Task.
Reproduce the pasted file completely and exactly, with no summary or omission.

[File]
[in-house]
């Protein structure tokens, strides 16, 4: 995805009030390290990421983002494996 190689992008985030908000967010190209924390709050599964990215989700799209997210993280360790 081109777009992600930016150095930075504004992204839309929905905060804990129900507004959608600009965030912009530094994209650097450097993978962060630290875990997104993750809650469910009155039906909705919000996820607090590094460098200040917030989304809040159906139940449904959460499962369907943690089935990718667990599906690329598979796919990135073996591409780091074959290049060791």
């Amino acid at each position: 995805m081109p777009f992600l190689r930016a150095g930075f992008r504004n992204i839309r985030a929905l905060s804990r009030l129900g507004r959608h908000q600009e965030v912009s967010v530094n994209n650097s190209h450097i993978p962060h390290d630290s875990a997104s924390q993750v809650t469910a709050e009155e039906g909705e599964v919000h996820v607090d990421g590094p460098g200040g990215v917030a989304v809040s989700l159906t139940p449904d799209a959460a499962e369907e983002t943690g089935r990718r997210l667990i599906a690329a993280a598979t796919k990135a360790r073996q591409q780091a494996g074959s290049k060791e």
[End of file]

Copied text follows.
[in-house]
């Protein structure tokens, strides 16, 4: 995805009030390290990421983002494996 190689992008985030908000967010190209924390709050599964990215989700799209997210993280360790 081109777009992600930016150095930075504004992204839309929905905060804990129900507004959608600009965030912009530094994209650097450097993978962060630290875990997104993750809650469910009155039906909705919000996820607090590094460098200040917030989304809040159906139940449904959460499962369907943690089935990718667990599906690329598979796919990135073996591409780091074959290049060791």
């Amino acid at each position: 995805m081109p777009f992600l190689r930016a150095g930075f992008r504004n992204i839309r985030a929905l905060s804990r009030l129900g507004r959608h908000q600009e965030v912009s967010v530094n994209n650097s190209h450097i993978p962060h390290d630290s875990a997104s924390q993750v809650t469910a709050e009155e039906g909705e599964v919000h996820v607090d990421g590094p460098g200040g990215v917030a989304v809040s989700l159906t139940p449904d799209a959460a499962e369907e983002t943690g089935r990718r997210l667990i599906a690329a993280a598979t796919k990135a360790r073996q591409q780091a494996g074959s290049k060791e």